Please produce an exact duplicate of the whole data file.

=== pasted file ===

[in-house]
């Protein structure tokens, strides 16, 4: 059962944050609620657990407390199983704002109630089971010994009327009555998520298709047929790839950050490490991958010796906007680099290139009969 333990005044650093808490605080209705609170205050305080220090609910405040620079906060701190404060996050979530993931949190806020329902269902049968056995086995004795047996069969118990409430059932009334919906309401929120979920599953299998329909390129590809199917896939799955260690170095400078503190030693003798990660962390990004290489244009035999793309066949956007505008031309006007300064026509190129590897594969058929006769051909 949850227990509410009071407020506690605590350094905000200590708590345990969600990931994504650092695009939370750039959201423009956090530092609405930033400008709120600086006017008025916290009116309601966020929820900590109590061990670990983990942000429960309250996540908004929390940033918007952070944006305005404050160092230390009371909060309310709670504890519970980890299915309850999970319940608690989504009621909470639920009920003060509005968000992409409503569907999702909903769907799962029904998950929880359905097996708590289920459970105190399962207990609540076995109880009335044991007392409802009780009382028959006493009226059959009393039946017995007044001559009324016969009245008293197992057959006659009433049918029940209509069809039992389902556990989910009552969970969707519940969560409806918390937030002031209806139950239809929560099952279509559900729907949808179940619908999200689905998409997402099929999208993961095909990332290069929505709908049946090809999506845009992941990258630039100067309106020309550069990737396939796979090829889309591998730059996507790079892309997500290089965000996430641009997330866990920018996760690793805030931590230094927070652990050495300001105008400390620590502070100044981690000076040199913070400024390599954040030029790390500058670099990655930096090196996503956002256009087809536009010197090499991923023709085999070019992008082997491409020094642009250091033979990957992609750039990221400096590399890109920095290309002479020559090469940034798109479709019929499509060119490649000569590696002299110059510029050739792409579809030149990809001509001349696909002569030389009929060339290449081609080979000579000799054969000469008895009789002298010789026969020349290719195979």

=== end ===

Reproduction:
[in-house]
């Protein structure tokens, strides 16, 4: 059962944050609620657990407390199983704002109630089971010994009327009555998520298709047929790839950050490490991958010796906007680099290139009969 333990005044650093808490605080209705609170205050305080220090609910405040620079906060701190404060996050979530993931949190806020329902269902049968056995086995004795047996069969118990409430059932009334919906309401929120979920599953299998329909390129590809199917896939799955260690170095400078503190030693003798990660962390990004290489244009035999793309066949956007505008031309006007300064026509190129590897594969058929006769051909 949850227990509410009071407020506690605590350094905000200590708590345990969600990931994504650092695009939370750039959201423009956090530092609405930033400008709120600086006017008025916290009116309601966020929820900590109590061990670990983990942000429960309250996540908004929390940033918007952070944006305005404050160092230390009371909060309310709670504890519970980890299915309850999970319940608690989504009621909470639920009920003060509005968000992409409503569907999702909903769907799962029904998950929880359905097996708590289920459970105190399962207990609540076995109880009335044991007392409802009780009382028959006493009226059959009393039946017995007044001559009324016969009245008293197992057959006659009433049918029940209509069809039992389902556990989910009552969970969707519940969560409806918390937030002031209806139950239809929560099952279509559900729907949808179940619908999200689905998409997402099929999208993961095909990332290069929505709908049946090809999506845009992941990258630039100067309106020309550069990737396939796979090829889309591998730059996507790079892309997500290089965000996430641009997330866990920018996760690793805030931590230094927070652990050495300001105008400390620590502070100044981690000076040199913070400024390599954040030029790390500058670099990655930096090196996503956002256009087809536009010197090499991923023709085999070019992008082997491409020094642009250091033979990957992609750039990221400096590399890109920095290309002479020559090469940034798109479709019929499509060119490649000569590696002299110059510029050739792409579809030149990809001509001349696909002569030389009929060339290449081609080979000579000799054969000469008895009789002298010789026969020349290719195979």